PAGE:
As a result, not everyone is convinced that the ‘Muslim market’ is so easily cracked. ‘You hear a lot of stats about the Muslim pound and how big it is, but I haven’t really seen it in a way that’s tangible,’ says Younas. ‘For a lot of things, you don’t need a Muslim version of this or that business. A lot of traditional businesses service the Muslim market as well. We’re not missing out on that much, unless it’s breaching one of the core principles of Islam.’
This is, of course, why food, fashion and finance are the three most prominent categories of Islamic consumer businesses, where there certainly is big money to be made. Indeed, drawn by the call to profit, some major Western brands have also started to offer their wares to the faithful. KFC and Subway famously (and controversially) adopted halal meat to tap into the Muslim market, while Zara and H&M have followed DKNY and Dolce & Gabbana (below) in launching their own lines of designer hijabs and abayas.
‘There are a lot of British Muslim fashion brands out there doing modest fashion,’ Saleem says. ‘But the moment H&M uses a Muslim girl to front one of its campaigns and she happens to be wearing a hijab, the whole teen Muslim population of the UK went crazy. It was about acceptance. H&M is thinking about me. How great is that?’
The desire may be there among big businesses to reach the Muslim consumer, but so far it’s safe to say they’ve generally not succeeded at scale. Those successful modest fashion ranges for H&M and Zara, for instance, are only available in the UK during the month of Ramadan (better known for fasting and almsgiving than rampant shopping sprees, but at least it’s a start). Saleem describes with some irritation how she has to go to an Aldo in Dubai to find headband accessories for her hijab, despite there being one 15 minutes’ walk away – ‘you have it already, just ship some here’ – but predicts consumer pressure will change that over the next five years.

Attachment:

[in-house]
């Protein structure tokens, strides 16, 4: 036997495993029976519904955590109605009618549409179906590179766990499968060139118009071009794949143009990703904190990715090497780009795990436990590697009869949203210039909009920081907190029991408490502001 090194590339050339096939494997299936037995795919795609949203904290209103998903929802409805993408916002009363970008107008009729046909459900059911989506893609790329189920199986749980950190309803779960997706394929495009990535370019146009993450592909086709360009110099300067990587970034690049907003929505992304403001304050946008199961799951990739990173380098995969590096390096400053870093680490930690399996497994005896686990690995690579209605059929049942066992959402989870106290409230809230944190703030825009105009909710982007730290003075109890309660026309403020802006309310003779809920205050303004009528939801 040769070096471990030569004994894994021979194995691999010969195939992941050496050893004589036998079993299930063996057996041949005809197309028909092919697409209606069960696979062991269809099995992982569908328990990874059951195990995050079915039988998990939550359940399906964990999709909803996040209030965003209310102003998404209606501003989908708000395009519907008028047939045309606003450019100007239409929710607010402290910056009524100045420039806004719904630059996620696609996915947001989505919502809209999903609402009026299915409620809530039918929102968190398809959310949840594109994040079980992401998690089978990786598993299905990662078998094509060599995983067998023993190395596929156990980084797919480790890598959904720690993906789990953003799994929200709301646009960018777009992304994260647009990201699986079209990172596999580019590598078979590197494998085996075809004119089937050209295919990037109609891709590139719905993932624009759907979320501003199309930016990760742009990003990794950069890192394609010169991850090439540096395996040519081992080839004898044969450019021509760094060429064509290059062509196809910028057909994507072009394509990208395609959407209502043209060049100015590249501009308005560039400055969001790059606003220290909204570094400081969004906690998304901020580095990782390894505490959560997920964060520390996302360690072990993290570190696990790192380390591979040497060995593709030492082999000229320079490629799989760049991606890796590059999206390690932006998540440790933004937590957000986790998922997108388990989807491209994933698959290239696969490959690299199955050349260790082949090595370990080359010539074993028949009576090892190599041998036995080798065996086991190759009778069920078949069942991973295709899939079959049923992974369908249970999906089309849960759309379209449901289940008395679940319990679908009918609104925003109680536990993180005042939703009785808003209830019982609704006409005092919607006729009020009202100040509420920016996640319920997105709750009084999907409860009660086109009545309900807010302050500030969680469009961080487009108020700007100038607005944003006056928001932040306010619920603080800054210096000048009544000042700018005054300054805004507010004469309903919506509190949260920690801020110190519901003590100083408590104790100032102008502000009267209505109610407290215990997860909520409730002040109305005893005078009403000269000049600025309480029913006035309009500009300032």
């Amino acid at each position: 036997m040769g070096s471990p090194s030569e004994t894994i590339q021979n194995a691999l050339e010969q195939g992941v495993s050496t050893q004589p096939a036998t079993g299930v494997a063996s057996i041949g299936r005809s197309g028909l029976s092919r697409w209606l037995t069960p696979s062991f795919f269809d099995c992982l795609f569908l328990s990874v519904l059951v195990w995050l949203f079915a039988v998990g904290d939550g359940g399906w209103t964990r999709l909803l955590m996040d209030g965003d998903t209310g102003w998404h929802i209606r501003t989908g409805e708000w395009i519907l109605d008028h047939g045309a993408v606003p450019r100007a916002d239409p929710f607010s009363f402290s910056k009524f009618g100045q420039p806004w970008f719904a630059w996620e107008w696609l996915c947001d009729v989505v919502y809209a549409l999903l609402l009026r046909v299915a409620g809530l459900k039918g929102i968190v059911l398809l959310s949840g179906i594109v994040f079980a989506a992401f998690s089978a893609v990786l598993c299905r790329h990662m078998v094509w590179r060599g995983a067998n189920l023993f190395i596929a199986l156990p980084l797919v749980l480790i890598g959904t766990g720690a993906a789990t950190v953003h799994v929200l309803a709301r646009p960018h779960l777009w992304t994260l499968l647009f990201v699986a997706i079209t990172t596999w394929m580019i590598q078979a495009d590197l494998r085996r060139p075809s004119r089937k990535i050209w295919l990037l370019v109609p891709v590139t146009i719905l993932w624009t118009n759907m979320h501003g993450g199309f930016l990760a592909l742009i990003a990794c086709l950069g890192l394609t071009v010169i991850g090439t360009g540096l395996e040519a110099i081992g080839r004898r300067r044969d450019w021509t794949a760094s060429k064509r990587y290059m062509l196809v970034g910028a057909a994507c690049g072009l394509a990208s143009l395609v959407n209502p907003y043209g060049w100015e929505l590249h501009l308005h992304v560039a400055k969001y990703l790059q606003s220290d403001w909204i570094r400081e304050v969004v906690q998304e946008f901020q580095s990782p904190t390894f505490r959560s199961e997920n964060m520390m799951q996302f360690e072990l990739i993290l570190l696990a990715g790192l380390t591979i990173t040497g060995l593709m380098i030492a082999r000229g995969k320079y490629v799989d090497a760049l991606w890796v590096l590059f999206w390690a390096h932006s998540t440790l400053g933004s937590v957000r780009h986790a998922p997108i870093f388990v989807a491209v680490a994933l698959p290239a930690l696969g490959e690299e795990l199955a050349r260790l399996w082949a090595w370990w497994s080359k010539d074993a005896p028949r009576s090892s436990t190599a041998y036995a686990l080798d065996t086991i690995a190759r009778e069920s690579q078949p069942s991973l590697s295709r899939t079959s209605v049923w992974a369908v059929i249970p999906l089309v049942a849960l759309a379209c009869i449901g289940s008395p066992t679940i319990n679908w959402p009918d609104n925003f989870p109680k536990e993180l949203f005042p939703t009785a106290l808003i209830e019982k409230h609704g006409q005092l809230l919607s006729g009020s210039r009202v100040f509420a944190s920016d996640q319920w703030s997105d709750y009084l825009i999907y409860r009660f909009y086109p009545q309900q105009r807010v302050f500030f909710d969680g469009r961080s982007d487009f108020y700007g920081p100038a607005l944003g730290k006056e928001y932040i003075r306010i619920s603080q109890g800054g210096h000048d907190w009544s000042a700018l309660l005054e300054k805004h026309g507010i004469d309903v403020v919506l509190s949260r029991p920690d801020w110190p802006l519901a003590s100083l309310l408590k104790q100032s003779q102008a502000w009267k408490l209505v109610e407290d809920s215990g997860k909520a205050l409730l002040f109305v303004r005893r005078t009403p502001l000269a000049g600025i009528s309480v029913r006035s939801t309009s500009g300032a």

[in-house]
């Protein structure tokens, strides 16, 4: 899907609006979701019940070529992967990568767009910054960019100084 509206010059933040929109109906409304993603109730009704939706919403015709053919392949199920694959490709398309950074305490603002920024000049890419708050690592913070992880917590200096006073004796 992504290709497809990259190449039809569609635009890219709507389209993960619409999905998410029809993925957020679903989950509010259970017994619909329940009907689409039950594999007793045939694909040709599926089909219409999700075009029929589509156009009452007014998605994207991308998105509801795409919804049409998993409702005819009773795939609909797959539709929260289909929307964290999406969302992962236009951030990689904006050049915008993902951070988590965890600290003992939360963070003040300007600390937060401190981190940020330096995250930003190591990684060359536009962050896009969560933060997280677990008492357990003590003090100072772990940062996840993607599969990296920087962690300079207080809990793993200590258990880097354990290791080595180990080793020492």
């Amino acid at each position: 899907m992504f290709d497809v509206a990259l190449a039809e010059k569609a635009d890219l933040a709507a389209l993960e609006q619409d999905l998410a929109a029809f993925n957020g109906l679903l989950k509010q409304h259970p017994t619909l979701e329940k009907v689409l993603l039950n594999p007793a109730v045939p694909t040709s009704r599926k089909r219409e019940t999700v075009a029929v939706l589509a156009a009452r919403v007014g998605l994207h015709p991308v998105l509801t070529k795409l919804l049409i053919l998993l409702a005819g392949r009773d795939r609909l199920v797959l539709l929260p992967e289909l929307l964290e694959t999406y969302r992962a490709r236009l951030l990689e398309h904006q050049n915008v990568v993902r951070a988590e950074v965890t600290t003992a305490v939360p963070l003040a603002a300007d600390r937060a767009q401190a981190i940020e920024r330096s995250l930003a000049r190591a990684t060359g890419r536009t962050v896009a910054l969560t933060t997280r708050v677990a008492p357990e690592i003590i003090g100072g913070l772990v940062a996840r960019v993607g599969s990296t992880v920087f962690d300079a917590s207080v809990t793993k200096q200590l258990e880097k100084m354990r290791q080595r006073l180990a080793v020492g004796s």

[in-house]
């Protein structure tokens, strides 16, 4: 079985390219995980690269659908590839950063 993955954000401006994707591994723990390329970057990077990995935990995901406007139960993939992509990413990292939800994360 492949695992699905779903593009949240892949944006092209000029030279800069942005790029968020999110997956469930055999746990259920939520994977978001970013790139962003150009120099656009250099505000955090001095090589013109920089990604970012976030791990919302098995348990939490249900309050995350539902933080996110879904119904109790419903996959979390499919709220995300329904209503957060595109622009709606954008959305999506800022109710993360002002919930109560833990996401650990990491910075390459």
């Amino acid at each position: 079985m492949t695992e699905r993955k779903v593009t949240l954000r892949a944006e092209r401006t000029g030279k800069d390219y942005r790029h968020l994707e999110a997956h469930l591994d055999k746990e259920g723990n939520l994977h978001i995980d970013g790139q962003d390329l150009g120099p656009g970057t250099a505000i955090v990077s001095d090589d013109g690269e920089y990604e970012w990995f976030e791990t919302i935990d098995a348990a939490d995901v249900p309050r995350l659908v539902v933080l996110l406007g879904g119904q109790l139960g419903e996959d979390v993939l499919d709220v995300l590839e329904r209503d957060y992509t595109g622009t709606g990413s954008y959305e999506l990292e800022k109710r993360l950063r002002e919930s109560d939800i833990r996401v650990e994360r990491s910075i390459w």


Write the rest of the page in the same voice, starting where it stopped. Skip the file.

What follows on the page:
While established firms hesitate, though, the opportunity’s there for entrepreneurs to break ground. And, just like any start-up in a new space, there will be teething problems. These can range from the obvious-in-hindsight (‘who are all these idiots?’ Younas asked of the randy men sending inappropriate messages to women on Muzz. He’s since introduced stronger vetting procedures in response to customer feedback) to the unexpected (when she got ieat in Sainsbury’s, Saleem soon discovered that Muslims never actually walk down the ready meal aisle – ‘it’s cold and they’ve grown up knowing there’s nothing there for them’).